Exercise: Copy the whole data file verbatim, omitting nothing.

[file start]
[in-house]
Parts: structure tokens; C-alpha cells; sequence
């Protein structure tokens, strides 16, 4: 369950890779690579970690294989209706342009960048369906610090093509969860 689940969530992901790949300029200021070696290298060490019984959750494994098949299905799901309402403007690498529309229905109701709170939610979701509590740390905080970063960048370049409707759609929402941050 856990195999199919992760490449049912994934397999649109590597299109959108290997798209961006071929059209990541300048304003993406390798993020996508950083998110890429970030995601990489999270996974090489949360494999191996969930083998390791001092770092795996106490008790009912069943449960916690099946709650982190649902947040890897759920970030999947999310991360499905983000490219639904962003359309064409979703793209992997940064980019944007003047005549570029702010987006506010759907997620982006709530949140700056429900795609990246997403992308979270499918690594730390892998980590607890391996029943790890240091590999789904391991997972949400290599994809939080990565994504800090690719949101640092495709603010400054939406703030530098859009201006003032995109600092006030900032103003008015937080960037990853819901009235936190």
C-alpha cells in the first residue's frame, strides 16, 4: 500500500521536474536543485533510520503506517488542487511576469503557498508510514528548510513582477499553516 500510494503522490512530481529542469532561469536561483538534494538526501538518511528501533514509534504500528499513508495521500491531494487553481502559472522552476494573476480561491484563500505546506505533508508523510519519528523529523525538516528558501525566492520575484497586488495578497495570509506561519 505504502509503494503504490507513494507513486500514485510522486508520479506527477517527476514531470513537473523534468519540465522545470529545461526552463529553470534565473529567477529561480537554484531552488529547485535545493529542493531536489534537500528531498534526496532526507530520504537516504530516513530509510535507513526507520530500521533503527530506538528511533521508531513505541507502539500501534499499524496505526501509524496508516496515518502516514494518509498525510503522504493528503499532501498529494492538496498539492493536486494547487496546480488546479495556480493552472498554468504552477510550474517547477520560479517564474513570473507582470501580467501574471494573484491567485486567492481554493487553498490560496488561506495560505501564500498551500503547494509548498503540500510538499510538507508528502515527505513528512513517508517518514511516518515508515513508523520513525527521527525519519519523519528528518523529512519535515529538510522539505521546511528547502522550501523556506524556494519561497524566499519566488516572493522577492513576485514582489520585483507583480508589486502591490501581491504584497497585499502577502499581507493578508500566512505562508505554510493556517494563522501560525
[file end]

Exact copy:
[in-house]
Parts: structure tokens; C-alpha cells; sequence
């Protein structure tokens, strides 16, 4: 369950890779690579970690294989209706342009960048369906610090093509969860 689940969530992901790949300029200021070696290298060490019984959750494994098949299905799901309402403007690498529309229905109701709170939610979701509590740390905080970063960048370049409707759609929402941050 856990195999199919992760490449049912994934397999649109590597299109959108290997798209961006071929059209990541300048304003993406390798993020996508950083998110890429970030995601990489999270996974090489949360494999191996969930083998390791001092770092795996106490008790009912069943449960916690099946709650982190649902947040890897759920970030999947999310991360499905983000490219639904962003359309064409979703793209992997940064980019944007003047005549570029702010987006506010759907997620982006709530949140700056429900795609990246997403992308979270499918690594730390892998980590607890391996029943790890240091590999789904391991997972949400290599994809939080990565994504800090690719949101640092495709603010400054939406703030530098859009201006003032995109600092006030900032103003008015937080960037990853819901009235936190």
C-alpha cells in the first residue's frame, strides 16, 4: 500500500521536474536543485533510520503506517488542487511576469503557498508510514528548510513582477499553516 500510494503522490512530481529542469532561469536561483538534494538526501538518511528501533514509534504500528499513508495521500491531494487553481502559472522552476494573476480561491484563500505546506505533508508523510519519528523529523525538516528558501525566492520575484497586488495578497495570509506561519 505504502509503494503504490507513494507513486500514485510522486508520479506527477517527476514531470513537473523534468519540465522545470529545461526552463529553470534565473529567477529561480537554484531552488529547485535545493529542493531536489534537500528531498534526496532526507530520504537516504530516513530509510535507513526507520530500521533503527530506538528511533521508531513505541507502539500501534499499524496505526501509524496508516496515518502516514494518509498525510503522504493528503499532501498529494492538496498539492493536486494547487496546480488546479495556480493552472498554468504552477510550474517547477520560479517564474513570473507582470501580467501574471494573484491567485486567492481554493487553498490560496488561506495560505501564500498551500503547494509548498503540500510538499510538507508528502515527505513528512513517508517518514511516518515508515513508523520513525527521527525519519519523519528528518523529512519535515529538510522539505521546511528547502522550501523556506524556494519561497524566499519566488516572493522577492513576485514582489520585483507583480508589486502591490501581491504584497497585499502577502499581507493578508500566512505562508505554510493556517494563522501560525